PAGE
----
Zilingo board said to discuss replacing CEO Ankiti Bose after suspension

Ms Ankiti Bose's current suspension runs through May 5. PHOTO: ZILINGO

SINGAPORE (BLOOMBERG) - After suspending Ms Ankiti Bose from her post as chief executive officer, the board of Zilingo is discussing replacing her for good amid an investigation into the Singapore start-up's accounting practices, according to people familiar with the matter.

Directors have been talking regularly in recent days to consider the future of Ms Bose and Zilingo itself, said the people, who asked not to be identified because the discussions are private. Ms Bose, whose current suspension runs until May 5, has pressed the board to clarify her status in part because she is concerned the company is growing directionless, the people said.

The board has not yet decided who will replace Ms Bose, though one option discussed is to appoint interim leadership, possibly including senior executives and investors, the people said. Private investigative firm Kroll is conducting a probe of Zilingo's bookkeeping and is aiming to finish soon.

Ms Bose has denied any wrongdoing and has hired an attorney to fight back against what they have described as a "witch hunt". She has grown frustrated with the conflicts and has begun to realise she is unlikely to return as CEO, according to one of the people.

In a statement to Bloomberg, Ms Bose said she is "fully committed to cooperating with the board in the investigations" and that "one thing we all agree on is that whenever there are credible complaints, as board members, we are obligated to look into them and do what is best for the company".

Zilingo did not immediately respond to requests for comment.

Zilingo, backed by Sequoia Capital India and Singapore's Temasek, had been one of the highest-profile start-ups to emerge from Singapore until revelations about its accounting probe and the CEO's suspension emerged this month.

Sequoia said on behalf of the board that any question of change in management is "speculative and premature at this stage".

Temasek said in its own statement: "We expect our portfolio companies to abide by sound corporate governance and codes of conduct and ethics. We are therefore supportive of the board's investigation into the complaint as part of good governance, to safeguard the interests of the company."

Zilingo, which supplies technology to apparel merchants and factories, had been trying to raise as much as US$200 million (S$273 million) with help from Goldman Sachs when prospective investors began to question its financial practices. The concerns involve how the start-up accounts for revenue on a platform used by thousands of small merchants, as well as the consolidation of its Indonesia operations, the people said.

The company raised US$226 million at a valuation of US$970 million in 2019 when Ms Bose was 27 years old. But the Covid-19 pandemic took a toll on its business: Revenue dropped by about a third in fiscal year 2021 to roughly US$40 million. Ms Bose took a pay cut of about 30 per cent as a result, while the company laid off staff.

The clash between Ms Bose and the board has escalated in recent days as executives and directors sort through who is responsible for the start-up's financial state, the people said.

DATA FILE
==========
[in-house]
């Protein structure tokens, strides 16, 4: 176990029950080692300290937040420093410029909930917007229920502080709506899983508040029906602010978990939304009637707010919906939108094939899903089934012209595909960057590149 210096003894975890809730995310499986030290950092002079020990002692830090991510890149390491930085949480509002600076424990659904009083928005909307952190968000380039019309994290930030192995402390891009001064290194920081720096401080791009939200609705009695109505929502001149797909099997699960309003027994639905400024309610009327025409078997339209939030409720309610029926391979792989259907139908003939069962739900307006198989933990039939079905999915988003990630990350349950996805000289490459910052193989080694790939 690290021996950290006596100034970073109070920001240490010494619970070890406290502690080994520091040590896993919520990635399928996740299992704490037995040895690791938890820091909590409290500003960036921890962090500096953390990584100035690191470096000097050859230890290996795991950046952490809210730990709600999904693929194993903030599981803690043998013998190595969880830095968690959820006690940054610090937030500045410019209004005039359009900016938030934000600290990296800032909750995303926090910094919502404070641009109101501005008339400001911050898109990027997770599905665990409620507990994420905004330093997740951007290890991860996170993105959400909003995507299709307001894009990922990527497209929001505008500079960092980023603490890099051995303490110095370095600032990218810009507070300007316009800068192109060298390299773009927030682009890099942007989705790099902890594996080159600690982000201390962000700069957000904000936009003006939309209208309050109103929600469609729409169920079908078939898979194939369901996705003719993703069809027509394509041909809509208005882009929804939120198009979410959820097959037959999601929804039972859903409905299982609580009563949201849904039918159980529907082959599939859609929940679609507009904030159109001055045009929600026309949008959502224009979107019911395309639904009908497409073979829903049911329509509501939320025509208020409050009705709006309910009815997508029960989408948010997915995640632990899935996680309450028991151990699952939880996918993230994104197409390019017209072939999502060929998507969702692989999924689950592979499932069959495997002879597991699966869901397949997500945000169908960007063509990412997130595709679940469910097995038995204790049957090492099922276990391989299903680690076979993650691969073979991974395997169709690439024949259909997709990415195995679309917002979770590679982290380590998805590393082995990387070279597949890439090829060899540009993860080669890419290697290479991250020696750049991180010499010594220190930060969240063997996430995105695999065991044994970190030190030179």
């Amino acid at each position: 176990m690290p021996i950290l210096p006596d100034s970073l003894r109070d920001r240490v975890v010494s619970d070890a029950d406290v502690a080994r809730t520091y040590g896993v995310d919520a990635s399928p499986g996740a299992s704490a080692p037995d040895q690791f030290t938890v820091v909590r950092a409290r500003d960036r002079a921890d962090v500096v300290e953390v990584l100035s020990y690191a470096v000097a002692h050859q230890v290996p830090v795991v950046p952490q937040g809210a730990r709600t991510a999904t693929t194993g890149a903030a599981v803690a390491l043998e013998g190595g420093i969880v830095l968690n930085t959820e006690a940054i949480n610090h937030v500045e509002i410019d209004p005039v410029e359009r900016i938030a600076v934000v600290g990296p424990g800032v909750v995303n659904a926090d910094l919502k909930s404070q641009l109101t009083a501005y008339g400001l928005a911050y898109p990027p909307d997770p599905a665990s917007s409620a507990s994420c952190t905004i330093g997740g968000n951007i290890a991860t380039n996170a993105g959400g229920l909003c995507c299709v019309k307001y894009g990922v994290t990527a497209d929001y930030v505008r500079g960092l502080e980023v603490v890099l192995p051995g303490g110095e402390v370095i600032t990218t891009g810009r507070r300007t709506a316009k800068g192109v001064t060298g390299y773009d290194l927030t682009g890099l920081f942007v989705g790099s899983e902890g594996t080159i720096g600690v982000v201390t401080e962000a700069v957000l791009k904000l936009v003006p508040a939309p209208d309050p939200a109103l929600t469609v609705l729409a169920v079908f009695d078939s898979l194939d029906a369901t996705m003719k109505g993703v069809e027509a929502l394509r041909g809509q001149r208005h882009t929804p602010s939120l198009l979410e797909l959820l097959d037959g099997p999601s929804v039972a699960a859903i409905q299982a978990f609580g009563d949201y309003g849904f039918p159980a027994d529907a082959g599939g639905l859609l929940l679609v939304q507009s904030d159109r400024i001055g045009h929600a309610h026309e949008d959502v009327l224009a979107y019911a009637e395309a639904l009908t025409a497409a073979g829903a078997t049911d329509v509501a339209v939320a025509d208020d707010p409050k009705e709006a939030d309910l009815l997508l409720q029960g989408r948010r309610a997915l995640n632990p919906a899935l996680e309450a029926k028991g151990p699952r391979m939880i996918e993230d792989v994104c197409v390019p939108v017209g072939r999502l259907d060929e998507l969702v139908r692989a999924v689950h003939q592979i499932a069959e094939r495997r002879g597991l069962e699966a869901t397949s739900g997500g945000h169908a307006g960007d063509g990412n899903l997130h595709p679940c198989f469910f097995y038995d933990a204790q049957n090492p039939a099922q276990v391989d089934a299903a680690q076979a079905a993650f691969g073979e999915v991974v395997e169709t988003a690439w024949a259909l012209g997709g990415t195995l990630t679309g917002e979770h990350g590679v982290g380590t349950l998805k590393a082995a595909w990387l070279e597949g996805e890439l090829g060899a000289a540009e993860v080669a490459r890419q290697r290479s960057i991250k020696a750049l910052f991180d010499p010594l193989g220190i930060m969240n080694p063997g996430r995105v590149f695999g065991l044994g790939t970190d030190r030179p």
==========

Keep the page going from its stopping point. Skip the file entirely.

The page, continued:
Mr Shailendra Singh from Sequoia Capital India and two other directors have resigned from Zilingo's board in recent weeks. Sequoia's Mr Sandeep Kher has taken over his director post at Zilingo.

Sequoia India made a post on its website on Sunday, following troubles at several of its start-ups including Zilingo.

"We usually stand shoulder to shoulder with our founders during hard times. But on some rare occasions, we wake up feeling disappointed. Our worst days are when we hear about breaches of integrity or ethics in the portfolio. This is the stuff that pains us deeply. And it's time we speak about this," said the post, which did not name any individual partners and was attributed only to "Team Sequoia".

"Recently some portfolio founders have been under investigation for potential fraudulent practices or poor governance. These allegations are deeply disturbing," it read. "We need some guardrails that we, as an ecosystem, sign up to, so that a few errant founders don't create big setbacks for the wider ecosystem at large."

Sequoia's Mr Singh had raised the idea of replacing Ms Bose as far back as January of 2021 and had suggested Mr Ananth Narayanan, the former CEO of Myntra, as a successor, the Morning Context reported earlier. Ms Bose, who had worked at Sequoia before co-founding Zilingo, fought back against that idea.

Ms Bose is understood to have made the case that Sequoia and other investors are now using the pretext of accounting to oust her unfairly.

The board has also argued that as Zilingo emerges from the Covid-19 downturn, it is better to press the reset button with a new CEO, one person said. While Ms Bose feels loyalty to many employees at the company, she has grown disappointed that directors have not backed her with sufficient support, another person said.

"I'm committed to, above all, acting in the interests of all of our customers, our hundreds of employees, our shareholders and... together with the cooperation of the board, we will find the most constructive path forward," Ms Bose said in her statement, the first she has made since the investigation began.

"I hope that the media and social media can give us some privacy as we resolve this in the best way possible for the company, its stakeholders and the entire ecosystem."

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